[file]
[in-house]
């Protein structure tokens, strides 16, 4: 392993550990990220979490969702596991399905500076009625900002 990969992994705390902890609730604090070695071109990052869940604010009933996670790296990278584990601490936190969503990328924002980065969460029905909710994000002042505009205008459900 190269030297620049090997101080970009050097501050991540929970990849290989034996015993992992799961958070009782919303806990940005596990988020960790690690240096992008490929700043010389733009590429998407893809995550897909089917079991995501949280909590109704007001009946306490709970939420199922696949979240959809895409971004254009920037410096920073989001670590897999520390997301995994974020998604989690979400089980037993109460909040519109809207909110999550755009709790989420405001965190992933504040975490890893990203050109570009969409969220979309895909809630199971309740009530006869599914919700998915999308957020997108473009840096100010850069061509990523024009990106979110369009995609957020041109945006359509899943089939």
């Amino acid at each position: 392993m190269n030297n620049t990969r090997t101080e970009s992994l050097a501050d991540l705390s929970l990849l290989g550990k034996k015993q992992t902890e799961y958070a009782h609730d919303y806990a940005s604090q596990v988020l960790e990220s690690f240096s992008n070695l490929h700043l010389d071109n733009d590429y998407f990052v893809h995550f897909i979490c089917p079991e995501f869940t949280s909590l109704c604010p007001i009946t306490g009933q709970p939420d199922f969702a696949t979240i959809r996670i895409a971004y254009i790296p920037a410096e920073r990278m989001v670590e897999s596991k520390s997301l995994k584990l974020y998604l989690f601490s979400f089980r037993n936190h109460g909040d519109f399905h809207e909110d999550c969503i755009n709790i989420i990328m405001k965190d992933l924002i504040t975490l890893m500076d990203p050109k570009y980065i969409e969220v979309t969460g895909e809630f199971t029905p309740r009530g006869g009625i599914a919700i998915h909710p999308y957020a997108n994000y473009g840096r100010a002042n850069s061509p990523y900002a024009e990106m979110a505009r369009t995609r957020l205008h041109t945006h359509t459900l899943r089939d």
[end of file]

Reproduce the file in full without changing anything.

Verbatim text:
[in-house]
């Protein structure tokens, strides 16, 4: 392993550990990220979490969702596991399905500076009625900002 990969992994705390902890609730604090070695071109990052869940604010009933996670790296990278584990601490936190969503990328924002980065969460029905909710994000002042505009205008459900 190269030297620049090997101080970009050097501050991540929970990849290989034996015993992992799961958070009782919303806990940005596990988020960790690690240096992008490929700043010389733009590429998407893809995550897909089917079991995501949280909590109704007001009946306490709970939420199922696949979240959809895409971004254009920037410096920073989001670590897999520390997301995994974020998604989690979400089980037993109460909040519109809207909110999550755009709790989420405001965190992933504040975490890893990203050109570009969409969220979309895909809630199971309740009530006869599914919700998915999308957020997108473009840096100010850069061509990523024009990106979110369009995609957020041109945006359509899943089939």
């Amino acid at each position: 392993m190269n030297n620049t990969r090997t101080e970009s992994l050097a501050d991540l705390s929970l990849l290989g550990k034996k015993q992992t902890e799961y958070a009782h609730d919303y806990a940005s604090q596990v988020l960790e990220s690690f240096s992008n070695l490929h700043l010389d071109n733009d590429y998407f990052v893809h995550f897909i979490c089917p079991e995501f869940t949280s909590l109704c604010p007001i009946t306490g009933q709970p939420d199922f969702a696949t979240i959809r996670i895409a971004y254009i790296p920037a410096e920073r990278m989001v670590e897999s596991k520390s997301l995994k584990l974020y998604l989690f601490s979400f089980r037993n936190h109460g909040d519109f399905h809207e909110d999550c969503i755009n709790i989420i990328m405001k965190d992933l924002i504040t975490l890893m500076d990203p050109k570009y980065i969409e969220v979309t969460g895909e809630f199971t029905p309740r009530g006869g009625i599914a919700i998915h909710p999308y957020a997108n994000y473009g840096r100010a002042n850069s061509p990523y900002a024009e990106m979110a505009r369009t995609r957020l205008h041109t945006h359509t459900l899943r089939d």